Kenneth P. Gurney. What got you started into poetry? What age?
Christopher J Johnson: I was in third grade the first time I remember writing a poem, but I didn’t write a lot of poetry until high school. I’m not sure what got me started in poetry, but I always had a love of reading.
KPG. What is your favorite breakfast?
KPG. How much influence does your university degree(s) have on your writing of poetry and how?
CJJ: I’m not sure, I read a lot of poetry in college due to the exposure there and I discovered the idea of a reader through poetry workshops; these were important things to learn.
KPG. Is there any other endeavor that you are passionate about outside of poetry? How does it enrich you?
CJJ: I’m a member of the Meow Wolf art collective. I wrote a good deal of the story behind The House of Eternal Return and had worked on several of the previous projects including the popular Due Return which showed at the CCA in Santa Fe, NM. I am also the manager of photo-eye Bookstore which is quite something also… Too many things.
KPG. Tell us about one of your favorite poetry experiences.
CJJ: I’m not really sure what to put here. Poetry is continually one of my favorite experiences, what I’ve read and been enriched by continues to be relevant in my daily life and I live with certain bits of poetry constantly in my head, “to go about leafy with questions,” for instance, seems continually to apply itself to me and to others – it comes to mind often if I see a question in someone’s face before they ask it, especially if they are a stranger.
KPG. Do you have a connection to the American Civil War? Relative who served? Visited a battlefield and have a story?
CJJ: I don’t I am adopted and my biological family immigrated from Lebanon in the late 60s or something. The folks who adopted me had later immigrants too, on both sides. Of course there is Walt Whitman and he is one of those continual poetry experiences I have, as well as several of the sources of some of those bits of poetry that are always coming to mind.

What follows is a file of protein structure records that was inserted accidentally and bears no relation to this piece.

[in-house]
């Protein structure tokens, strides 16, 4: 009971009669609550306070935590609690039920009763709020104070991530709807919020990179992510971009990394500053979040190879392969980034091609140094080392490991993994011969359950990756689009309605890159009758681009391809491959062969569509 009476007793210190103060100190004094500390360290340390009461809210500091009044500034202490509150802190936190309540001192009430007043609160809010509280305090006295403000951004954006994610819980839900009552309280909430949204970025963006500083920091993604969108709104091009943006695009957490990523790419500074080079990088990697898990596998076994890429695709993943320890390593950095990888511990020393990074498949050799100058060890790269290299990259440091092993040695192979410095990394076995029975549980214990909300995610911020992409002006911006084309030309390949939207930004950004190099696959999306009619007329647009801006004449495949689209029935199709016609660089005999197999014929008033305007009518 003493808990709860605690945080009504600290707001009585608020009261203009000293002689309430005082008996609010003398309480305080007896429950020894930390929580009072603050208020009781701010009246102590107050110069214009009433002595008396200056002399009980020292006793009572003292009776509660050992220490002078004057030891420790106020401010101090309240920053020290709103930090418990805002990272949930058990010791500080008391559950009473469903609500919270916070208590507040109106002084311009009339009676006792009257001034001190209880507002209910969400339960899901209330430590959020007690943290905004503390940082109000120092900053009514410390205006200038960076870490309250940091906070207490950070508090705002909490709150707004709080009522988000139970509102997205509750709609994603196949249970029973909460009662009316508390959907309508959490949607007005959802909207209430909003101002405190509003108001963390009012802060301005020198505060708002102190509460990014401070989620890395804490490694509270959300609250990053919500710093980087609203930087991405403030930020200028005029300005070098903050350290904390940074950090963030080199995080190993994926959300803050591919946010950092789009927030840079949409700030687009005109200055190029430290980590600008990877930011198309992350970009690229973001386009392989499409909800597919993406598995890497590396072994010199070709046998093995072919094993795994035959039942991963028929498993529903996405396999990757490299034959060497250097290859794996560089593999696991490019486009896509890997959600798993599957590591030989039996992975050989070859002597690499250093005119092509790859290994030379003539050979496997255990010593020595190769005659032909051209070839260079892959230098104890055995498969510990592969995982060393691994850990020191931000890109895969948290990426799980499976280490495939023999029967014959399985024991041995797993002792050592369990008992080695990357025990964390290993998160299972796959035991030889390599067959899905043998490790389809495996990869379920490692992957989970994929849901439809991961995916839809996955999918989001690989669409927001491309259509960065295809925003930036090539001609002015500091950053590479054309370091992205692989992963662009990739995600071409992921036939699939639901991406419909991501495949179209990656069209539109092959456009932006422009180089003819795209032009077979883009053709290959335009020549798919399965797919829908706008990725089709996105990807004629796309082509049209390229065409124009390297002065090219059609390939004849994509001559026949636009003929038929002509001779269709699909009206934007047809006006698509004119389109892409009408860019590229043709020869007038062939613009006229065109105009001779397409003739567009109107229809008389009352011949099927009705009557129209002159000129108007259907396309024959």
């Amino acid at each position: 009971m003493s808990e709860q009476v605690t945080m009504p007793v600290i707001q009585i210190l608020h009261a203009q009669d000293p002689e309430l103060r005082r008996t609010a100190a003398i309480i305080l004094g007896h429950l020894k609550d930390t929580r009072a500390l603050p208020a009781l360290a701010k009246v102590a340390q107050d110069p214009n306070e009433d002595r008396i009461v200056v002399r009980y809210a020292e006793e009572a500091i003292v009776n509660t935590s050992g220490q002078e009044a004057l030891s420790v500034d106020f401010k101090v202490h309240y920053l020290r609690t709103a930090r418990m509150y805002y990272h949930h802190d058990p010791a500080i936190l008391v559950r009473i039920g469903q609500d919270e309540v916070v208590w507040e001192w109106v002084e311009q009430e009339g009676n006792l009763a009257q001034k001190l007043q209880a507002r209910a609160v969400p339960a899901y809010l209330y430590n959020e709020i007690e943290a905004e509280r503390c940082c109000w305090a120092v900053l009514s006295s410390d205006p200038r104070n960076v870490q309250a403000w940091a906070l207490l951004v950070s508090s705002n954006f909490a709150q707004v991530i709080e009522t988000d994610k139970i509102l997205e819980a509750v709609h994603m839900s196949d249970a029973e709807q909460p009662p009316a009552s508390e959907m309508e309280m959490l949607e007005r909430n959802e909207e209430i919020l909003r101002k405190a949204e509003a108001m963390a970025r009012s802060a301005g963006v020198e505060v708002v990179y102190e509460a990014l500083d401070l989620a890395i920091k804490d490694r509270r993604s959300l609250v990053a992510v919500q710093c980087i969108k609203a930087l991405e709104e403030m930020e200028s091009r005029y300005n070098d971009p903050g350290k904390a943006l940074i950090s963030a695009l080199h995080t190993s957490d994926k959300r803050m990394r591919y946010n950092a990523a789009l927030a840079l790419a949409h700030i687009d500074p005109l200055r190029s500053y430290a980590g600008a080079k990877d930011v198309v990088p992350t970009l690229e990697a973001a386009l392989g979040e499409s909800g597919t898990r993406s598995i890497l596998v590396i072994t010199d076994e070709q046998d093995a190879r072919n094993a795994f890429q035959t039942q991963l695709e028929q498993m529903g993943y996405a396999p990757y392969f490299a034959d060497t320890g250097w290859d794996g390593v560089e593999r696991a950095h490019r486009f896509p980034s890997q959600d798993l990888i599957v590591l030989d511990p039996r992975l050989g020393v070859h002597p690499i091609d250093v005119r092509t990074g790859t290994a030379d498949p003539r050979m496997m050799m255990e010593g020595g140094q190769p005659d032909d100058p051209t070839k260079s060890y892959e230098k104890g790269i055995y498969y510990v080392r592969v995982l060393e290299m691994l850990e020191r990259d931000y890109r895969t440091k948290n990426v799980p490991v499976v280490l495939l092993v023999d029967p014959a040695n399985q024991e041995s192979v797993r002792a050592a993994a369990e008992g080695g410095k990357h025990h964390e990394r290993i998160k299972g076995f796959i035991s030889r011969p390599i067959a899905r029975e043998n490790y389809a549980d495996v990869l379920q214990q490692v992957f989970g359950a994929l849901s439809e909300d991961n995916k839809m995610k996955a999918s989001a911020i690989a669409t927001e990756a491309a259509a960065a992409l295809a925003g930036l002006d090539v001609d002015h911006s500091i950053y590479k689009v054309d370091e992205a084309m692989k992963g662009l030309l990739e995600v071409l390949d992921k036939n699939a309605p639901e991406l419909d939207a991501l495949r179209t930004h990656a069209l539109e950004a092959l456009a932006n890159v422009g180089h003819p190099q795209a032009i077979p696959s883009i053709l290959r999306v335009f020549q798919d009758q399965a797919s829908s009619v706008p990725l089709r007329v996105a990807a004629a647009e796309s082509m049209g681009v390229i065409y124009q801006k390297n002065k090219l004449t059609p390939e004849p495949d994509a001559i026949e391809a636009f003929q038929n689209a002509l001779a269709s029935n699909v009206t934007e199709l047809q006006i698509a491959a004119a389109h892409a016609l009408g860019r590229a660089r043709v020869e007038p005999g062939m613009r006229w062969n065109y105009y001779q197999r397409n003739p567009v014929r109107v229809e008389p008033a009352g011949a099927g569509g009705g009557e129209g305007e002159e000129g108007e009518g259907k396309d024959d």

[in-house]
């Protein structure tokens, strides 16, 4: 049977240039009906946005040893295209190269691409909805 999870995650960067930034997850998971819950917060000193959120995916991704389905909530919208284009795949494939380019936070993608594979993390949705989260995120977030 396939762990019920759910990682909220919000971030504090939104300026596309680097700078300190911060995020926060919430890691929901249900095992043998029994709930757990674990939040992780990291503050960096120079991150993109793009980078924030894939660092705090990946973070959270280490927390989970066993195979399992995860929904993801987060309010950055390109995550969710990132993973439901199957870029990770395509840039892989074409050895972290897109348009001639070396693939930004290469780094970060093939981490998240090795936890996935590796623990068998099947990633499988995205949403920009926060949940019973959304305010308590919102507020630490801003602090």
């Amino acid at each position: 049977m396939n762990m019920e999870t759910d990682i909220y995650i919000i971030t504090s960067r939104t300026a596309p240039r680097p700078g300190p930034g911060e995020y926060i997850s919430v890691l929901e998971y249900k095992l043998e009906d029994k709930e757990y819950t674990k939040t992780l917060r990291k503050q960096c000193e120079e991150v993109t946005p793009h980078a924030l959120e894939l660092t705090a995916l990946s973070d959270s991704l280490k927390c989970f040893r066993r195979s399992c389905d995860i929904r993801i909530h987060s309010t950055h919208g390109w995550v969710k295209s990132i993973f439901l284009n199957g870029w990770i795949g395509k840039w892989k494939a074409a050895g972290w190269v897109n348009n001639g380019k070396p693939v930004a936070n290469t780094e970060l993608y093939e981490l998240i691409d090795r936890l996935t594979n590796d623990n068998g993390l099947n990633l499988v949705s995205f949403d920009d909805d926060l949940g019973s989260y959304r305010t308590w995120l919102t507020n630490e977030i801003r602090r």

KPG. If you could wave a magic wand and place a poetry book into every high school english classroom as required reading, which one would it be and why?
CJJ: Perhaps something from the Romans, but not anything long and dry like all of Virgil, but rather an anthology of Roman Elegy with poems by Ovid, Catullus, Propertius and Tibullus and a bit of Martial added in on the side. Those guys, well Tibullus aside, had a very modern sense to them – they describe city scenes and rapidly forming and falling apart love affairs amped with a lot of gossip from the neighbors. On top of that, they often convey a deep suspicion of the gods and government, slander random acquaintances and make fun of pretty much everything, but, of course, their own miseries. If not that, anything by Etheridge Knight, maybe Belly Song and Other Poems.
KPG. Where was your last selfie taken? With anyone?
CJJ: My last selfie was shot with the camera’s timer on my iPhone – so I hope it still counts – I was looking at a lot of Francesca Woodman at the time – I think it speaks for itself, so I’m including it as my author photo. [see bio photo with his poems]
KPG. Recommend a poetry (or literary) website that you frequent.
CJJ: The Poetry Foundation.
KPG. What is your favorite National Park? Why?
CJJ: Well, Hyde State National Park – it is practically right down the road from me.
KPG. Do you have a dream that you work toward achieving. If so, please tell us about it.
CJJ: Honestly, I had a few and I achieved them. Now I don’t know what to do. People tell me I should do more of those things, and I likely will, but nothing shiny new – no.
KPG. If there is a little known poet you think everyone should read, who is that poet and which book of theirs should we seek?
CJJ: I could say so many names, but I think for the benefit of the language we’re working with here I will pick one that wrote in English; I would say two American Sonneteers from the 19th Century are quite unfortunately forgotten: Frederick Goddard Tuckerman and Trumbull Stickney.
KPG. If you could be present at any moment in history as a safe observer or unsafe participant, what event would you visit and why?
CJJ: I would spend a Christmas Eve at Shakespeare’s house with him and his family. I think that would answer a lot of questions for me about him.
KPG. What reoccurring themes have you noticed in your poetry over the years? Is there a point of personal experience you revisit often?
CJJ: I try to avoid using any idiosyncratic personal experiences in my poetry, but my reoccurring experiences find their way into my poetry as a sort of primary subject matter: shaving, being with friends in a broader socio-sense, thinking about ancestor as species and brushing my teeth are constants in my work, as well as walking – maybe that is the most personal thing I keep bringing up in my poems because I don’t drive and walk almost everywhere I go. Other than that I have an obsession with the words face, stone, rock and earth and I also like to use the expression I don’t know (or, more increasingly, idk) a good deal more than is rational.
KPG. Green, Red or Christmas when you order Huevos Rancheros?